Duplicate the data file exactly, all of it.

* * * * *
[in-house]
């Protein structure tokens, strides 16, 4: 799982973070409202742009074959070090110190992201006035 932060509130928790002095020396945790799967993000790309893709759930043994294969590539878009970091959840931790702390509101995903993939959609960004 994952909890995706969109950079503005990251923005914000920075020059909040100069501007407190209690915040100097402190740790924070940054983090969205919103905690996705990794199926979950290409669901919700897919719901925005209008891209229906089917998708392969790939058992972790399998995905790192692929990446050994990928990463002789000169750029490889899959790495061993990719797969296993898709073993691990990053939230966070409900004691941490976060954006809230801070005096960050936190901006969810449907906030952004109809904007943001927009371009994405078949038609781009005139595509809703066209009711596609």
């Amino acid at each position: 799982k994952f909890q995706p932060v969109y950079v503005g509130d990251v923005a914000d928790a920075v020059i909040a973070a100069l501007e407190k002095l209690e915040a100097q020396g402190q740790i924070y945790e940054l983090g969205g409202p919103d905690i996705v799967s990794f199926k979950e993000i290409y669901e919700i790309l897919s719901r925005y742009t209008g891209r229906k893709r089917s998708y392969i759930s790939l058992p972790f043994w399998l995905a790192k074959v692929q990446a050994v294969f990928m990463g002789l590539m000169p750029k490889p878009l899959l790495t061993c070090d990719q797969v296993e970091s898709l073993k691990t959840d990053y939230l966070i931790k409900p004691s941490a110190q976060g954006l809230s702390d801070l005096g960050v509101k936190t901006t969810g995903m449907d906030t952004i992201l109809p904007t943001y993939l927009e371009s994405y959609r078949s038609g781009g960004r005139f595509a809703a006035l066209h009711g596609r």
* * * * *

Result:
[in-house]
């Protein structure tokens, strides 16, 4: 799982973070409202742009074959070090110190992201006035 932060509130928790002095020396945790799967993000790309893709759930043994294969590539878009970091959840931790702390509101995903993939959609960004 994952909890995706969109950079503005990251923005914000920075020059909040100069501007407190209690915040100097402190740790924070940054983090969205919103905690996705990794199926979950290409669901919700897919719901925005209008891209229906089917998708392969790939058992972790399998995905790192692929990446050994990928990463002789000169750029490889899959790495061993990719797969296993898709073993691990990053939230966070409900004691941490976060954006809230801070005096960050936190901006969810449907906030952004109809904007943001927009371009994405078949038609781009005139595509809703066209009711596609």
């Amino acid at each position: 799982k994952f909890q995706p932060v969109y950079v503005g509130d990251v923005a914000d928790a920075v020059i909040a973070a100069l501007e407190k002095l209690e915040a100097q020396g402190q740790i924070y945790e940054l983090g969205g409202p919103d905690i996705v799967s990794f199926k979950e993000i290409y669901e919700i790309l897919s719901r925005y742009t209008g891209r229906k893709r089917s998708y392969i759930s790939l058992p972790f043994w399998l995905a790192k074959v692929q990446a050994v294969f990928m990463g002789l590539m000169p750029k490889p878009l899959l790495t061993c070090d990719q797969v296993e970091s898709l073993k691990t959840d990053y939230l966070i931790k409900p004691s941490a110190q976060g954006l809230s702390d801070l005096g960050v509101k936190t901006t969810g995903m449907d906030t952004i992201l109809p904007t943001y993939l927009e371009s994405y959609r078949s038609g781009g960004r005139f595509a809703a006035l066209h009711g596609r």